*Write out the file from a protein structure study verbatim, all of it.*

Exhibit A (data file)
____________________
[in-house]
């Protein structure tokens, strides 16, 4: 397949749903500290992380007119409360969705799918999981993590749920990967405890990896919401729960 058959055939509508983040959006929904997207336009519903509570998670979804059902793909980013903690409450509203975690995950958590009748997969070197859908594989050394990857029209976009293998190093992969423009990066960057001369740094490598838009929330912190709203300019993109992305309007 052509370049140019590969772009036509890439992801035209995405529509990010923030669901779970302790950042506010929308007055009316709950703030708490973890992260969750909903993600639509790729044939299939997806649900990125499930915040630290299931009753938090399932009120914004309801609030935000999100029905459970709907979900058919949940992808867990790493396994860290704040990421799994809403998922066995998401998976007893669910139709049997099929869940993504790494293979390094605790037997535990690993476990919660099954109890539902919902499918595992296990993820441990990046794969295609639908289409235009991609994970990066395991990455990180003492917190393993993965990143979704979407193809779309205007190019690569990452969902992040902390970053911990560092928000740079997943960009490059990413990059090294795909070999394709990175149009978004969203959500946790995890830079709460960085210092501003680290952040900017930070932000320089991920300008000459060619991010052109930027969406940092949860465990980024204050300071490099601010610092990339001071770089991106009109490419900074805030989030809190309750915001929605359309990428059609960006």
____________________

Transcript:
[in-house]
């Protein structure tokens, strides 16, 4: 397949749903500290992380007119409360969705799918999981993590749920990967405890990896919401729960 058959055939509508983040959006929904997207336009519903509570998670979804059902793909980013903690409450509203975690995950958590009748997969070197859908594989050394990857029209976009293998190093992969423009990066960057001369740094490598838009929330912190709203300019993109992305309007 052509370049140019590969772009036509890439992801035209995405529509990010923030669901779970302790950042506010929308007055009316709950703030708490973890992260969750909903993600639509790729044939299939997806649900990125499930915040630290299931009753938090399932009120914004309801609030935000999100029905459970709907979900058919949940992808867990790493396994860290704040990421799994809403998922066995998401998976007893669910139709049997099929869940993504790494293979390094605790037997535990690993476990919660099954109890539902919902499918595992296990993820441990990046794969295609639908289409235009991609994970990066395991990455990180003492917190393993993965990143979704979407193809779309205007190019690569990452969902992040902390970053911990560092928000740079997943960009490059990413990059090294795909070999394709990175149009978004969203959500946790995890830079709460960085210092501003680290952040900017930070932000320089991920300008000459060619991010052109930027969406940092949860465990980024204050300071490099601010610092990339001071770089991106009109490419900074805030989030809190309750915001929605359309990428059609960006």